After a Six-Year “Break,” Feingold Makes His Case for Returning to the Senate

“The people of this state told me to take a break.”

But Russ Feingold wants the break to end, and he used an “On the Issues with Mike Gousha” program at Marquette Law School on Tuesday to convey his enthusiasm for winning a race for a United States Senate seat that is shaping up as one of the most significant in the country this year.

Feingold served as a Democrat in the Senate for 18 years before being defeated in 2010 by a Republican candidate who was then a newcomer to politics, Ron Johnson. This year’s race is slated to be a re-match between the two. The two differ sharply on a wide range of issues and the outcome could be a key to which party holds a majority in the Senate, come 2017.

Feingold conveyed to a capacity audience in the Appellate Courtroom of Eckstein Hall not only his enthusiasm for returning to office, but the consistency of his positions over the years, with a few adjustments and tweaks as he positions himself for the campaign.

HIs support of the health care reform law often called Obamacare, which was a big issue in the 2010 race? “It was the right vote,” he said, and the law is working to provide millions more people health insurance, among other benefits. It needs some improvements, Feingold said, but he stands by it as a whole.

His vote in 2001 against the Patriot Act dealing with national security issues when every other senator supported it? “I will stand by that vote,” he said. There were a lot of things that were good in the law, he said, but enough that concerned him, in terms of allowing surveillance of people who were suspected of no wrong doing, that he couldn’t support it.

His opinion on how to fight ISIS and other terrorist groups? Feingold, who was on the Senate foreign relations committee for all his 18 years in office, emphasized how long he has been sounding alarms about terrorist groups, but he continues to be reluctant, at best, about major military involvement directly in the Middle East. He supports steps such as targeted attacks on terrorist leaders and “choking off” the vitality of terrorist groups by disrupting their finances, their ability to purchase arms, and their  ability to use oil to gain strength, as well as by effective use of intelligence agencies.

His long-time support of abortion rights and Planned Parenthood, now that there is so much effort from Republicans to de-fund the organization? ”It’s just so sad” to see the attacks, he said He praised Planned Parenthood and said the issue is being used as “a political football.”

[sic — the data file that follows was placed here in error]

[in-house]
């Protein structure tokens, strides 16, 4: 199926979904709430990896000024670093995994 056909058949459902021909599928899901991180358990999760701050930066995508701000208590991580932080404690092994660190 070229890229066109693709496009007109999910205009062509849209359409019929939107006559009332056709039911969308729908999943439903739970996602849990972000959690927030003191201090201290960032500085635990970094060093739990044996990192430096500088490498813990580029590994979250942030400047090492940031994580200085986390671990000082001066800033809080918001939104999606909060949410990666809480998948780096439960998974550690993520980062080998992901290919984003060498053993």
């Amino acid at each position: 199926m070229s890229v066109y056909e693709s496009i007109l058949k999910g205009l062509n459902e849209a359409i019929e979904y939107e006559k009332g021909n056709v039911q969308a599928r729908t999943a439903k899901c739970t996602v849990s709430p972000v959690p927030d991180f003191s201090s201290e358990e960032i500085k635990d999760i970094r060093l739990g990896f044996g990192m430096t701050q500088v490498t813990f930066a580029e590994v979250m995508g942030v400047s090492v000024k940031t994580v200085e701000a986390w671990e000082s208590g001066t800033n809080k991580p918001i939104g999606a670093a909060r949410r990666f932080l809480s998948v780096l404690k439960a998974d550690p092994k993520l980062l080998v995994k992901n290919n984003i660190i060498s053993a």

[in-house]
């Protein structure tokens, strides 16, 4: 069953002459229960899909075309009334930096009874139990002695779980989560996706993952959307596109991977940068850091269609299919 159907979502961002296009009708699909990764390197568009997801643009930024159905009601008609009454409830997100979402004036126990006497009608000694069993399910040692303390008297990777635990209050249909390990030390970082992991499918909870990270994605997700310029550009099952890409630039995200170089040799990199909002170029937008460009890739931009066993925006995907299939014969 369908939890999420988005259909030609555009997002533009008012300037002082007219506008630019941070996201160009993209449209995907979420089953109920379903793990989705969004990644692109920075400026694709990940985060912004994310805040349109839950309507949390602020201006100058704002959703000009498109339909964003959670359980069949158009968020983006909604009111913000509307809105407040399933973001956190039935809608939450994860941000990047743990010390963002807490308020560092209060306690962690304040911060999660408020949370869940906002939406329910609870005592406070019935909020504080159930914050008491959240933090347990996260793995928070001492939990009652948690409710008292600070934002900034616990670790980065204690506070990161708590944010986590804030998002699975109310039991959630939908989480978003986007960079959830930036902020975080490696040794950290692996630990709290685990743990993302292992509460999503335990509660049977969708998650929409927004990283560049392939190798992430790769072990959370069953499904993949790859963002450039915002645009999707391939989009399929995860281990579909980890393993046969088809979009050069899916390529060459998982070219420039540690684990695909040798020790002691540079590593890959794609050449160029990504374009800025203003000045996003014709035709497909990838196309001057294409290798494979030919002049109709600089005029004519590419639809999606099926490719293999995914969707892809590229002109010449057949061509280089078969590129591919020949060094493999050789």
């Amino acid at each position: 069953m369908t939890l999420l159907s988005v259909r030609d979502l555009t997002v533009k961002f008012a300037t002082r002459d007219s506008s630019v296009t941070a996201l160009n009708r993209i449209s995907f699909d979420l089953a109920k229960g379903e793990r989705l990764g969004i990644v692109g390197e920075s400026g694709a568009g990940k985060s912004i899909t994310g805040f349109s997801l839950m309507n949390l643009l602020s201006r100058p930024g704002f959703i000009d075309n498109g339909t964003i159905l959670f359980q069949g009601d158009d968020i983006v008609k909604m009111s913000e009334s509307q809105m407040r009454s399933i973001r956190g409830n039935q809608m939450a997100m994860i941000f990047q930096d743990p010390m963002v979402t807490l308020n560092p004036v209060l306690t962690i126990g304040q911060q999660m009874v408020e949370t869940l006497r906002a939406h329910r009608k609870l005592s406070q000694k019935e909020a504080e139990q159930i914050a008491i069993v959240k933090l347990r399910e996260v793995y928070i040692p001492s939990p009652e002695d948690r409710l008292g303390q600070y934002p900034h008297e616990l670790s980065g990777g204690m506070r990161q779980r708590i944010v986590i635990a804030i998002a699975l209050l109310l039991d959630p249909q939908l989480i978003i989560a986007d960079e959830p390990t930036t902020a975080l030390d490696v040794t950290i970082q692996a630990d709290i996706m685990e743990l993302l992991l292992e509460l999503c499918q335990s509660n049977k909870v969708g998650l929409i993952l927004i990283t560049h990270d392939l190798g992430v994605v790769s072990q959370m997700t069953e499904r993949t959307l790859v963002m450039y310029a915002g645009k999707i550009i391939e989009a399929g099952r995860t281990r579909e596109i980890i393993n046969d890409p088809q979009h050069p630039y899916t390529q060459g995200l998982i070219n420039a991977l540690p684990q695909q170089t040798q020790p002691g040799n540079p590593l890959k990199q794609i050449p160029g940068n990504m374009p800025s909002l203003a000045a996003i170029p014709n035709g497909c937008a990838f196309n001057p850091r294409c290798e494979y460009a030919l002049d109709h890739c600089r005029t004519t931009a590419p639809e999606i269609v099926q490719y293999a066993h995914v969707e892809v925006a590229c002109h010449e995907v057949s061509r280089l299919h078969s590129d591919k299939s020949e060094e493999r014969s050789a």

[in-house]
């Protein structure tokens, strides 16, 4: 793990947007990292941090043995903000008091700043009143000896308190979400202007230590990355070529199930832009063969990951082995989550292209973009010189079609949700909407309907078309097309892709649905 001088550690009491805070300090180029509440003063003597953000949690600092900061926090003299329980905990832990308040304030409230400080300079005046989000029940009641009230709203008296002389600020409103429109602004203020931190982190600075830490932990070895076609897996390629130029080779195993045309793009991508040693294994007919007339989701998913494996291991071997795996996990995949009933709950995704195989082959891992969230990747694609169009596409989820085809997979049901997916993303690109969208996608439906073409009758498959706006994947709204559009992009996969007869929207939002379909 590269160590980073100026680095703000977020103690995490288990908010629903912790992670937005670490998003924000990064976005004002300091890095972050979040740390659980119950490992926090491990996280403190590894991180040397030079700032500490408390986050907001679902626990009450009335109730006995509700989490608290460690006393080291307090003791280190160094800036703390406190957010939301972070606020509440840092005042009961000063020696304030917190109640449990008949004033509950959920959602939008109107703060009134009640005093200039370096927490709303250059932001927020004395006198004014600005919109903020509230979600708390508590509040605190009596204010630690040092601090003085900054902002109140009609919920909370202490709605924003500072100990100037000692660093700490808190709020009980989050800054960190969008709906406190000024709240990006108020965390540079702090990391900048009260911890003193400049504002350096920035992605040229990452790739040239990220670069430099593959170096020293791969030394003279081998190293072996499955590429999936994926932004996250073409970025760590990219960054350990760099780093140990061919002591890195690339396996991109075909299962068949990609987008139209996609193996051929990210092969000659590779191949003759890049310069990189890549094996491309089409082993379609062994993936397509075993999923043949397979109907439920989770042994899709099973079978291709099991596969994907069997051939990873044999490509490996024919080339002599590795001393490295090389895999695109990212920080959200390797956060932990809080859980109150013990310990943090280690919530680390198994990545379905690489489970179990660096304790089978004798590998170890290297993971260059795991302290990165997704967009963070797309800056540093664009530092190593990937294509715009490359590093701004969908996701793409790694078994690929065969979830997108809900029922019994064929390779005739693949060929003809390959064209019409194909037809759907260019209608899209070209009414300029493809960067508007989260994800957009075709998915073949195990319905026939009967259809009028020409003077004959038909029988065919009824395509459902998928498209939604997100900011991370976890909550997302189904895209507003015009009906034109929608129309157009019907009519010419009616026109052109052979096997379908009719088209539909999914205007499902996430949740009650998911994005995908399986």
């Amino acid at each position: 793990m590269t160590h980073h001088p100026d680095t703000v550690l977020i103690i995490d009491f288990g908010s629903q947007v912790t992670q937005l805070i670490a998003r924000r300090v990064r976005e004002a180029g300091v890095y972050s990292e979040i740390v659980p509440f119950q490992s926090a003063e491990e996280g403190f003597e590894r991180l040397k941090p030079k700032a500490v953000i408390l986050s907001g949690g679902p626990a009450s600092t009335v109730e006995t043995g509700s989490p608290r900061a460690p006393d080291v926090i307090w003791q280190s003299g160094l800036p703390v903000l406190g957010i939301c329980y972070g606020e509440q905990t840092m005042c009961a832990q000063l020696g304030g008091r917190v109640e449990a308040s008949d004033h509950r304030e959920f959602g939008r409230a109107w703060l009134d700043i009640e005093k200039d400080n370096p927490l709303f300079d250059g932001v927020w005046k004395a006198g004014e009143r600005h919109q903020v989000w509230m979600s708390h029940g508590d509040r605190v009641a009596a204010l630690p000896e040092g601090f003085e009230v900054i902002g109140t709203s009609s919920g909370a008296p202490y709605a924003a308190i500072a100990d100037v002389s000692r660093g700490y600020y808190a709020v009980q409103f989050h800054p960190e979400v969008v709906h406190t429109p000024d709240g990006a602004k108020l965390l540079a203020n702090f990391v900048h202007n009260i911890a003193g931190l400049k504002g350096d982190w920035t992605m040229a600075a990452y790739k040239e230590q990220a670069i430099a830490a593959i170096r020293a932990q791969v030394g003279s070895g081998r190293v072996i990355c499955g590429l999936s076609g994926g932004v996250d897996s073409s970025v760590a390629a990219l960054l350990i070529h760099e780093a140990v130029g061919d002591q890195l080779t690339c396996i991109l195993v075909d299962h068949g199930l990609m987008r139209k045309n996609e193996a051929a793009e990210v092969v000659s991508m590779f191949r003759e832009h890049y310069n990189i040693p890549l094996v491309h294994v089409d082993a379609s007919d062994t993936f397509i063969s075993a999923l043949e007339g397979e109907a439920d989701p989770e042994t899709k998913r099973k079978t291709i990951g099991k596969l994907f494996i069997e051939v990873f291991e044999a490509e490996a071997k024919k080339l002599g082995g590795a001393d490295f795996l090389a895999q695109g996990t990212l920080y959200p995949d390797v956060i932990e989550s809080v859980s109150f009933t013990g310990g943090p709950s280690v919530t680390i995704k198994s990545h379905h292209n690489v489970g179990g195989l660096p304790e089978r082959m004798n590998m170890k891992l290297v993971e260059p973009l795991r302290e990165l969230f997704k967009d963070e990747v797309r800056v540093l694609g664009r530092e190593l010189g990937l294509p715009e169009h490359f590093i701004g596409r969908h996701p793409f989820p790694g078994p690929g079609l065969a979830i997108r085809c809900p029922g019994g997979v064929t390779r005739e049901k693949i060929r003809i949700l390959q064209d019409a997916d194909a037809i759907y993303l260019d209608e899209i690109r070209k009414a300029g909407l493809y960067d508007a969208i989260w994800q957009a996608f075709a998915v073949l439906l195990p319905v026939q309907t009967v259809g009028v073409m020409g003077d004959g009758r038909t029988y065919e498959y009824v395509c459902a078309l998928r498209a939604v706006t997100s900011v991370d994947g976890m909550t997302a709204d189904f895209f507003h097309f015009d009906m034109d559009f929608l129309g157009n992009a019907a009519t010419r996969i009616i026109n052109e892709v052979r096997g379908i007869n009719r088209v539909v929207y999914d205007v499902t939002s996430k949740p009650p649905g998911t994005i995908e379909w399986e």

There were new points of emphasis, such as the differences Feingold and Johnson have over what the federal government should do to help college students and graduates with large amounts of debt related to their education. A hot issue currently, Feingold called for substantial federal help, while Johnson has opposed that.

And Feingold responded to attacks being aired currently accusing him of not responding to complaints about problems at the veterans facilities in Tomah involving over-use of drugs. Feingold said the accusation had been debunked and the attacks were motivated only by politics. He emphasized how seriously he took the issue of bad medical care for veterans.

What did he learn from losing the race in 2010? He said he learned how the winds of political sentiment can change. He learned how tough it is to win re-election when the economy has been in trouble. He learned, he said, that “a lot of baloney” about an issue such as Obamacare can have impact.

After that defeat, he discouraged talk he would run for office again and fended off interest from Democrats in running for the Senate in 2012 or for governor of Wisconsin in 2012 and 2014. He taught, including two semesters at Marquette Law School, wrote a book, and was a special envoy for Secretary of State John Kerry dealing with issues in the Great Lakes region of Africa.

But now he’s back on the campaign trail. Why?

He said he had been living a good life out of office, but decided “the thing I love best is serving the people of Wisconsin, and they’re hurting. They’re hurting because they’ve been treated shabbily. And I felt it was my responsibility, as well as my desire, to be part of a team that would bring us back together, and that’s a joyful thing to be part of.”

Feingold’s appearance is part of an “On the Issues” double-header. On Feb. 5, Senator Ron Johnson will be Gousha’s guest at the Law School.

To view the one-hour conversation with Feingold, click here.  


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